Selective Serotonin Reuptake Inhibitor Use and Hip Fracture Risk Among Patients on Hemodialysis

Rationale & Objective

Use of selective serotonin reuptake inhibitors (SSRIs) has been associated with hip fracture risk in the general population. This study examined this relationship among patients with kidney failure treated by hemodialysis, a unique high-risk subpopulation, within which the impact of SSRIs on hip fracture risk remains unexplored.

Study Design

Case-control study.

Settings & Participants

Eligible cases of hip fracture among maintenance hemodialysis patients between January 1, 2009, and September 30, 2015, were identified using the US Renal Data System. Each case was matched on index date with 10 eligible controls. To be eligible, study participants needed to have more than 1 year of Medicare Parts A and B coverage and more than 3 years of Part D coverage. For a separate examination of new short-term SSRI exposure, we selected cases and controls with more than 18 months of Part D coverage and no prior antidepressant use for 1 year.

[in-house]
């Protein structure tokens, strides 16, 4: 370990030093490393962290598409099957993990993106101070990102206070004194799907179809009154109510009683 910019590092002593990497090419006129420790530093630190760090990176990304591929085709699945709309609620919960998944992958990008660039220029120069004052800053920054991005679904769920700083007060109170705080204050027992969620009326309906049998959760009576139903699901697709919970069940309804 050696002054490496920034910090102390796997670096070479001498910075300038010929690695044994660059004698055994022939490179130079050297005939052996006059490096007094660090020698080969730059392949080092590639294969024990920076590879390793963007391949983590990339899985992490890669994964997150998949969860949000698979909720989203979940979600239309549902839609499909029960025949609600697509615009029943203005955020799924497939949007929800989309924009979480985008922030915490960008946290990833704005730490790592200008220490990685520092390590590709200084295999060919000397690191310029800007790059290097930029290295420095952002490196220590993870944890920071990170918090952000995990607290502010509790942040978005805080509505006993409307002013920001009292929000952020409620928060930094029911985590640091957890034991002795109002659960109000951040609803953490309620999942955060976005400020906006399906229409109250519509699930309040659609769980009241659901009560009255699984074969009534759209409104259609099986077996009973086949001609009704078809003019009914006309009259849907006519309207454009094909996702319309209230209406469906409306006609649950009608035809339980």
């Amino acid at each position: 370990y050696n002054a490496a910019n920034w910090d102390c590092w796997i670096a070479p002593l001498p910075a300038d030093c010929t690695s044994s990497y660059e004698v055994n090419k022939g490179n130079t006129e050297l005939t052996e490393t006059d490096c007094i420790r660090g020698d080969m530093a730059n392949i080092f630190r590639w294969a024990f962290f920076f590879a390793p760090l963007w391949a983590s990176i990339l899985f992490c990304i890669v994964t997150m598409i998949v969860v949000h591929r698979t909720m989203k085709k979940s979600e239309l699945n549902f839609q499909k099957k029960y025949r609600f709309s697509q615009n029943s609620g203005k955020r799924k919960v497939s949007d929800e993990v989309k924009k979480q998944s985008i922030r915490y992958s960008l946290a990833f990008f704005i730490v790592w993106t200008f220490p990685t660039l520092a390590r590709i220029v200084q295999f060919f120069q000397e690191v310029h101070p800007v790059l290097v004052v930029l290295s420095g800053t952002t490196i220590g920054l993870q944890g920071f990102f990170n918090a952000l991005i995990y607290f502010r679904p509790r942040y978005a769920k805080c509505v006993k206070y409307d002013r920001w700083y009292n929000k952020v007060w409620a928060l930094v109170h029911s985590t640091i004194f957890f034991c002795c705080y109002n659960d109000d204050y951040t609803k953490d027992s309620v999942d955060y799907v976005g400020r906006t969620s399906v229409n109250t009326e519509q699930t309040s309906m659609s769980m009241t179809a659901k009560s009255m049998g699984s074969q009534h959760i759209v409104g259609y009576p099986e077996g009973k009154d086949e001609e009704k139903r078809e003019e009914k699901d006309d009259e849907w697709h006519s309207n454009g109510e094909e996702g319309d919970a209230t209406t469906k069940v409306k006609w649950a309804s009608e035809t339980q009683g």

Exposure

During the 3-year Part D coverage period, use of SSRIs characterized as any (≥1 prescription filled), low, moderate, and high use (<20%, 20%-<80%, and ≥80% of days covered by filled prescriptions, respectively).

Outcome

We selected cases using International Classification of Diseases, Ninth Revision codes 820.xx and 821.xx. In addition to 1 of these codes tied to a hospitalization, we required a corresponding surgical procedural code within 7 days of diagnosis.

Analytic Approach

Conditional logistic regression to estimate unadjusted and multivariable-adjusted ORs and 95% CIs.

Results

We identified 4,912 cases and 49,120 controls. SSRI use was associated with increased hip fracture risk (adjusted OR, 1.25; 95% CI, 1.17-1.35). Risk for fracture was estimated for any, low, moderate, and high SSRI use: adjusted conditional ORs were 1.25 (95% CI, 1.17-1.35), 1.20 (95% CI, 1.08-1.32), 1.31 (95% CI, 1.18-1.43), and 1.26 (95% CI, 1.12-1.41), respectively. The association between hip fracture events and SSRI use was also seen in the examination of new short-term use (adjusted OR, 1.43; 95% CI, 1.23-1.67).

Limitations

Biomarkers of mineral bone disorder were not captured and accounted for in this analysis.

Conclusions

We demonstrated an association between increased hip fracture risk and both long- and new short-term SSRI use. The stronger association with new short-term use may suggest an acute mechanism potentially related to falls.